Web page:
Return to tridentine mass...in English?

A week ago my friend took me to a Latin Solemn mass. I’ve never experienced anything like this before because I was “breast-fed” with the regular NO mass and it’s only about a year since I trully bowed before Jesus (of course, I still fail many times) and really became a Catholic (so didn’t really have much chance before). I was trully blown away by the beauty and reverence of the mass. Today I went again and once more it was great. I’m will of course continue going to our university masses because the priest we have is great, orthodox and is also my very good friend. We use guitars and modernish songs, but we can’t really ask for more (we need to go with what we have, right?) But I surely want to attend another mass like that soon.

Now, this actually brings to the reason I’m making this thread. I feel that I’m becoming more and more traditionalist (not ultra-traditionalist) Catholic. I would love if all masses were done this way - the old way (it is in fact my big wish). On the other hand, while I think Latin masses are great, I don’t understand Latin . I understand that in today’s age Latin is a dead language and I believe that vulgar masses would do no harm. So: I wish that we would return to the traditional mass but only make common languages a default (basically having Tridentine Mass in English, German, Polish etc.)

What do you think? Do you think it might ever happen?

Well, Latin is one of the big draws of the Tridentine Mass; then there are no issues with watered-down translations, you can hear word for word the same Mass in Texas and Rome, and in 2007 as it was in 1607 (well, maybe one or two changes), and based on the Latin Vulgate, the Church’s standard Bible. But although I have never been to an Anglican Use parish, I think they may be similar to what you are asking about: “High Church” Anglicans apparently have retained a very traditional Catholic-type liturgy, and Anglican Use is what you get when an entire Anglican parish becomes Catholic, but asks to keep using that liturgy so far as they can.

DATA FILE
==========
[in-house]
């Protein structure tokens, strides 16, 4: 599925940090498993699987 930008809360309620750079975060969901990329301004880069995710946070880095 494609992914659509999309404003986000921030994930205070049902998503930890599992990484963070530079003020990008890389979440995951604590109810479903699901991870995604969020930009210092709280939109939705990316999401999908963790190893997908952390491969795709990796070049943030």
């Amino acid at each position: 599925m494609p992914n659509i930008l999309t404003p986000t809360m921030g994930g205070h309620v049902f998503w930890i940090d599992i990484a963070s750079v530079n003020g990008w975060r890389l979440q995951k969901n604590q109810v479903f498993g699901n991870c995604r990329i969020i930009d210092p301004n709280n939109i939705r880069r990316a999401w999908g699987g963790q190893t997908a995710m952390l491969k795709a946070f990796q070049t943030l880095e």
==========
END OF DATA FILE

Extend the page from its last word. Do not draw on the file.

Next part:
I understand and I have nothing against Latin masses. I think they are beautiful. However I also believe that people should have a possibility to hear the mass in their native tongue. I’m not sure whether incorrect translations is really a problem unless we make it a problem. What I mean that if we keep an eye on the translations, problematic translations shouldn’t be common. In anyway, most people don’t seem to speak Latin and so they will still read the translation - which would imply the same problem.

Anyways…as I said…my thoughts we to return to the traditional mass but allow all languages without any problems.

Much of the Latin Mass is quiet, even most of the readings, and intentionally so, which is part of its beauty. I don’t think you would gain much if it were in English, Spanish, or Arabic.

The issue of getting a good approved translation would be enormous. The Novus Ordo has suffered for almost 40 years under a terrible (English) translation. The same people and agendas that made that such a bad translation would be happy to volunteer for duty for the TLM translation.

Ah, no, that’s ok, but thank you for the generous offer, though.

:smiley:

We actually tried that between 1965 and 1970. Didn’t work then and it won’t work now. I’ll even tell you why. The Traditional Mass is very rigid. No real room for experimentation and adaptation to local cultures and customs. No room for lay participation to any great degree, The aura of sacrifice is very real and very obvious. The whole thing was set up to be a very courtly very respectful and a very stylized affair.

[Edited by Moderator]

[quote=palmas85]We actually tried that between 1965 and 1970. Didn’t work then and it won’t work now. I’ll even tell you why. The Traditional Mass is very rigid. No real room for experimentation and adaptation to local cultures and customs. No room for lay participation to any great degree, The aura of sacrifice is very real and very obvious. The whole thing was set up to be a very courtly very respectful and a very stylized affair.
[/quote]

I don’t understand. Maybe it’s because it happened long time before I was born, shrug. I don’t see how simply changing the language would be equate to experimentation. I would still be the same mass, same reverence - just a different tongue. I believe that translating the mass shouldn’t be a problem as well if perhaps a committee would be created to oversee the process.

Hmmm, I don’t see a problem and I even think that there is a better chance that the Church would switch to this then go completely Latin once again. :confused:

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